Only the grains near the surface of the sand move when it is poured into a container. Through multi-body interactions, the collective motion caused by the translational and rotational energy of the grains in a thin flowing layer is quickly lost as friction. As an alternative, think about what will happen to a bed of particles if each one is given a torque.
Lehigh University scientists demonstrate an experimental system where torque is applied at the constituent level through a rotating magnetic field in a dense bed of microrollers. They found that sand can flow uphill.
They also captured and released a video showing what happens when torque and an attractive force are applied to each grain—the grains flow uphill, up walls, and up and down stairs.
Scientists used equations describing the flow of granular materials to conclusively show that these particles were moving like a granular material, except they were flowing uphill.
Scientists noted, “The highly unusual discovery could unlock many more lines of inquiry that could lead to a vast range of applications, from healthcare to material transport and agriculture.”
While conducting studies on microencapsulation, scientists accidentally captured the movement. The grains started to pile uphill as he spun a magnet beneath a vial of microrollers, which are iron oxide-coated polymer particles.
Scientists started by studying the reaction of the material under different conditions. The microrollers flowed downward when they were poured without being magnetized first. However, when they used the magnets to provide torque, each particle started to rotate, forming brief doublets that swiftly dispersed.
The outcome is cohesion, which generates a negative angle of repose due to a negative coefficient of friction.
James Gilchrist, the Ruth H. and Sam Madrid Professor of Chemical and Biomolecular Engineering in Lehigh’s P.C. Rossin College of Engineering and Applied Science, said, “Until now, no one would have used these terms. They didn’t exist. But to understand how these grains flow uphill, we calculated the stresses that cause them to move in that direction.”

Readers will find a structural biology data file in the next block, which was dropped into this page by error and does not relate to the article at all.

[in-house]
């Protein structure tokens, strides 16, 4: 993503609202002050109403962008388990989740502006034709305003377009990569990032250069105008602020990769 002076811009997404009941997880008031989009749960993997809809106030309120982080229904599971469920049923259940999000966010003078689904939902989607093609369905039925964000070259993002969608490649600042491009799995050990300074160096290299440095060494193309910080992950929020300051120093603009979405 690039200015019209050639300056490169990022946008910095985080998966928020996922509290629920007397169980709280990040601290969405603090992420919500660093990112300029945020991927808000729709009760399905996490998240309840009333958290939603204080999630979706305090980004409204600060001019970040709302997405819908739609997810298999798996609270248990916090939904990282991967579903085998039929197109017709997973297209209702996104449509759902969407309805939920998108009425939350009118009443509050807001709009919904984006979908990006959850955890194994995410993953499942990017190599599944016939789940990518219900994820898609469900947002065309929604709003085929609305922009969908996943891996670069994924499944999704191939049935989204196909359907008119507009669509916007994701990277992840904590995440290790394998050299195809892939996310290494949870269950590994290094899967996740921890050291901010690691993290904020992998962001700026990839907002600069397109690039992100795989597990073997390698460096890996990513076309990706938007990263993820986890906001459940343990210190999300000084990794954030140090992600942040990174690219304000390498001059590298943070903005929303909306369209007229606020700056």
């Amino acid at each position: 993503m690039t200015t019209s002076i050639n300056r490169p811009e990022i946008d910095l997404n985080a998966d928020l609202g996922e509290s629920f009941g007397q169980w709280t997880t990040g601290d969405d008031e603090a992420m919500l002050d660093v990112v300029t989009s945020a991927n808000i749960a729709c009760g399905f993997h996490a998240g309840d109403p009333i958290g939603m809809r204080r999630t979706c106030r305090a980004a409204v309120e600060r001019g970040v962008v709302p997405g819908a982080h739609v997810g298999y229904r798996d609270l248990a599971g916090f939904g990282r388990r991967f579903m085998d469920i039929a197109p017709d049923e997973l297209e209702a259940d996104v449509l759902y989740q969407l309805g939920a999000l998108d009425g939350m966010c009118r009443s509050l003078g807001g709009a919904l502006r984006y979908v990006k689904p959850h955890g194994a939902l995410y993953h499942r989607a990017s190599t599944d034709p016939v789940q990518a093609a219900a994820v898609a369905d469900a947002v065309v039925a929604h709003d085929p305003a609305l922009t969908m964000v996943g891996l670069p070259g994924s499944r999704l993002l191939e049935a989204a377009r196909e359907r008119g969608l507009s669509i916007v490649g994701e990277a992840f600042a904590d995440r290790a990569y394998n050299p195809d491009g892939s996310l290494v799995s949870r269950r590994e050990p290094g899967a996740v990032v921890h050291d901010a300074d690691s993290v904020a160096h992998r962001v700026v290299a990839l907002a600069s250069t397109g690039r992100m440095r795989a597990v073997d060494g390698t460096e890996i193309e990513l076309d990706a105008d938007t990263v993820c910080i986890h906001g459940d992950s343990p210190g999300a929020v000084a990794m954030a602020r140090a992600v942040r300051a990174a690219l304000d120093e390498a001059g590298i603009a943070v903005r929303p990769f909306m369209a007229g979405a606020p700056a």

“If you have a negative angle of repose, then you must have the cohesion to give a negative coefficient of friction. These granular flow equations were never derived from considering these things, but after calculating it, what came out is an apparent coefficient of friction that is negative.”
The cohesiveness rises with increasing magnetic force, giving the grains greater traction and enabling them to move more quickly. A mound of sand particles may work together to accomplish paradoxical things, like flow up walls and climb stairs, thanks to the aggregate motion of all those grains and their capacity to attach. The team is constructing tiny stairs with a laser cutter and recording the material as it ascends on one side and descends on the other.
Gilchrist said, “A single microroller couldn’t overcome the height of each step. But working together, they can.”
“This first paper just focuses on how the material flows uphill, but our next several papers will look at applications, and part of that exploration is answering the question, can these microrollers climb obstacles? And the answer is yes.”
Wide-ranging applications might be possible. Objects could be mixed, separated into different materials, or moved using microrollers. And because these researchers have discovered a new way to think about how the particles essentially swarm and work collectively, future uses could be in microrobotics, which could have healthcare applications. A recent work by Gilchrist examined its use of soil as a method of fertilizer delivery through a porous medium.
Gilchrist said, “We’re studying these particles to death, experimenting with different rotation rates and different amounts of magnetic force to understand their collective motion better. I know the titles of the next 14 papers we’re going to publish.”